no correlation with the disease risk [148, 149] or disease
risk and age at onset [112, 149]. A study on Australian
men reported increased CAG repeat in patients  while
another two studies on Australian women reported no
association with  and without BRCA mutation .
The contrasting outcome of the two studies on men [148,
150] may be because the Australian men carried a BRCA
mutation , while the European men did not carry
BRCA mutations .
Steroid hormone pathways regulate BRCA1
expression . Therefore, the allelic variation in
AR gene may be involved in modification of
BRCA1-associated breast cancer risk. Hence, few studies have analyzed
AR-CAG repeat in the BRCA mutation carriers. In one
of the earliest studies on breast cancer, Rebbeck
et al.  found that women carrying at least one allele with
¡Ý 28 CAG repeats were at higher risk of breast cancer
than those carrying shorter alleles. Women with at least
one allele of ¡Ý 28, ¡Ý 29 or ¡Ý 30 repeats were diagnosed
earlier by 0.8, 1.8, or 6.3 years, respectively, than women
who did not carry at least one such allele. Thus,
AR appeared to be a modifier gene for breast cancer risk in
BRCA1 mutation carriers. But three later studies did not
support this finding [112, 115, 151]. One reason for this
contradiction may be the ethnic differences between the
patients, given the fact that former study involved
American patients while the later three studies involved
Australian/British, Israeli and Italian women. Therefore, it can
be concluded that AR-CAG repeat may be a risk factor
for breast cancer by itself but it does not act as a
modifier of the breast cancer risk associated with the
BRCA mutations. Analysis of GGN repeat on American women
showed association of longer GGN repeat with decreased
risk of breast cancer  but till date no study has
analyzed both the repeats jointly.
Preeclampsia is characterized by high blood pressure,
swelling, sudden weight gain, headache, changes in
vision and the presence of protein in the urine associated
with elevated androgen levels . Saarela et
al.  first examined children born after preeclamptic pregnancy
(cases = 59, controls = 58) and found that they had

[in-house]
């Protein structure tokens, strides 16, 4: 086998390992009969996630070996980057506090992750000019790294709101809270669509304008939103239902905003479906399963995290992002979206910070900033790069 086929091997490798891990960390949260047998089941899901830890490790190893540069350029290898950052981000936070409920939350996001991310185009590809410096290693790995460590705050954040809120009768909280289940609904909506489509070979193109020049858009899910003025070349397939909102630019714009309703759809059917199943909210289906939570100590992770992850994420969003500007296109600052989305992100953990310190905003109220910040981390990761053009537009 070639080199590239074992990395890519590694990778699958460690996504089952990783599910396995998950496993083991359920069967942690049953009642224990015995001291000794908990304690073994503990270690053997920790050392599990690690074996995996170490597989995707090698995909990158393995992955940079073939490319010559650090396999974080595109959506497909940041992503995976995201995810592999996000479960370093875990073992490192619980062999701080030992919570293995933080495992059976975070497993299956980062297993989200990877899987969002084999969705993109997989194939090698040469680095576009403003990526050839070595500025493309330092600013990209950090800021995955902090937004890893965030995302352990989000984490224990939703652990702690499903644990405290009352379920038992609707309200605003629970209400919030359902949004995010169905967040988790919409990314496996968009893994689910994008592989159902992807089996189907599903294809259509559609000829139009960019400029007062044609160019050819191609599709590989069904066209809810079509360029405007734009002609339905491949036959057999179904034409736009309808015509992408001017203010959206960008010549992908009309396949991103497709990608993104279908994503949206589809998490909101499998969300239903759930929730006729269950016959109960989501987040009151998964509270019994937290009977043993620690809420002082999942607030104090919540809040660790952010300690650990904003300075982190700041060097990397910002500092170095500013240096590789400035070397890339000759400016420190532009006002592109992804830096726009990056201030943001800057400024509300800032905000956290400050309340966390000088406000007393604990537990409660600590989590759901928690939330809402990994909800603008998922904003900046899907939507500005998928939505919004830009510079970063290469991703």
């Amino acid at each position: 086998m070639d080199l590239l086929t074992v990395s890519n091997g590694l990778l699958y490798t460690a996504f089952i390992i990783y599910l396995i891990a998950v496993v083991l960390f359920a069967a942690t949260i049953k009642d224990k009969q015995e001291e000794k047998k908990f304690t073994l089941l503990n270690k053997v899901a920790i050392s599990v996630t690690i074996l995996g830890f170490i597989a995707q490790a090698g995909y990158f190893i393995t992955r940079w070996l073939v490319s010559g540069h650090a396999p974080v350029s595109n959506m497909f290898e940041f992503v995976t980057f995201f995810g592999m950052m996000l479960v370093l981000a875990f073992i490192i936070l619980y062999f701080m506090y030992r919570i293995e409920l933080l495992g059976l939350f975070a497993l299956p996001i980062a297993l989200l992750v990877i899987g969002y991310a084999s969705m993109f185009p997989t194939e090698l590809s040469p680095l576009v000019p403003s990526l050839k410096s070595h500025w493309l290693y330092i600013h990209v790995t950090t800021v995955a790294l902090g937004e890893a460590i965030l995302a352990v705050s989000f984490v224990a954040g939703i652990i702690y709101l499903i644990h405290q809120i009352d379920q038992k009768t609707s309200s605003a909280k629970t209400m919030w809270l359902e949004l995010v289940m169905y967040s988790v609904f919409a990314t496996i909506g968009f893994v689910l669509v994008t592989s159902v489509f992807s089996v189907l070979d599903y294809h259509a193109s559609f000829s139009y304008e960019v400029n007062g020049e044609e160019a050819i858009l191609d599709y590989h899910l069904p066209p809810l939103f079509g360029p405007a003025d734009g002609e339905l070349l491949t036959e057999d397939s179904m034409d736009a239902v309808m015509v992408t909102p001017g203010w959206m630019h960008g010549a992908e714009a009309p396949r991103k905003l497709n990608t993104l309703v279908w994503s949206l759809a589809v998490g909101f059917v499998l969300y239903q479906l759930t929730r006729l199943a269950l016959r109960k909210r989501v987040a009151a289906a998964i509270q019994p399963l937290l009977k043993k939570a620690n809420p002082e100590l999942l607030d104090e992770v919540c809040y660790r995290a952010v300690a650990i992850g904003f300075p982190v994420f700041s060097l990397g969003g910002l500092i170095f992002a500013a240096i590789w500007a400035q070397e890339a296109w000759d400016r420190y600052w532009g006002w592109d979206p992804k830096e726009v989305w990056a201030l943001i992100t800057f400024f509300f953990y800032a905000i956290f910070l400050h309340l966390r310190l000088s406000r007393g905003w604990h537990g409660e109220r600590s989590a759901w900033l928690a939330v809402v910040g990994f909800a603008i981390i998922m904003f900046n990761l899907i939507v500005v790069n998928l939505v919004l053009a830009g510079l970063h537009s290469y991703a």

significantly shorter AR polyglutamine tracts compared to
the control children born to normotensive mothers. The
study fits the in vitro observation that shorter CAG
repeats confer higher AR activity. The difference was more
pronounced in the subgroup of boys. Theoretically,
knowing the location of the AR gene on the X-chromosome,
also the preeclamptic mothers of the boys would be
expected to have relatively short polyglutamine tracts.
With this priori information and the evidence of the role of
AR polyglutamine tract in androgen response, the authors
investigated whether the length of CAG repeats is altered
in an unrelated group of women with preeclampsia (cases
=133, controls = 112). But no significant differences
were observed between preeclamptic women and controls, however, the shortest CAG repeats were
observed only in the preeclmaptic women.
2.13 Androgen levels in women
As discussed above, the pathophysiological roles of
androgens in women are gaining increasing attention given
its role in ovary function, PCOS, libido, diabetes, breast
cancer, and so on. Further, as evidenced above, the
level of androgens goes up after menopause [125, 130].
Parallel to the observation in men , the inhibitory
feedback of AR may affect the serum level of androgens
in women. To test this hypothesis, analysis on a cohort
of Swedish premenopausal women (n = 270) revealed
that women with relatively few CAG repeats displayed
higher levels of serum androgens . A later study on
postmenopausal Brazilian women (n = 39) reported that
the biallelic CAG repeat mean was significantly less in
the cases with high level of androgens .
3 AR gene in neurological disorders
3.1 Spinal and bulbar muscular atrophy (SBMA)
Spinal and bulbar muscular atrophy (Kennedy's disease) is a disorder affecting specialized nerve cells
that control muscle movement (motor neurons). The
condition, which mainly affects males, is characterized
by muscle weakness and wasting that usually begins in
adulthood and worsens slowly over time. Muscle
wasting in the arms and legs results in cramping, difficulty in
walking and a tendency to fall. Certain muscles in the
face and throat (bulbar muscles) are also affected, which
causes progressive problems with swallowing and speech. Additionally, muscle twitches (fasciculations)
are common. Some men with the disorder experience
unusual breast development (gynecomastia) and may even
be infertile. The sexual differentiation is normal in initial
stages of life but the abnormalities appear with time .
The disorder is caused by abnormal increase in the
AR-CAG repeat length . The CAG repeat length in all
the SBMA patients have been found to be above the
average range and varies from 38_75 repeats  The
abnormally expanded CAG repeat disrupts the normal
function of motor neurons in the brain and spinal cord.
These nerve cells gradually die, leading to the muscle
weakness and wasting seen in this condition. People
with a higher number of CAG repeats tend to develop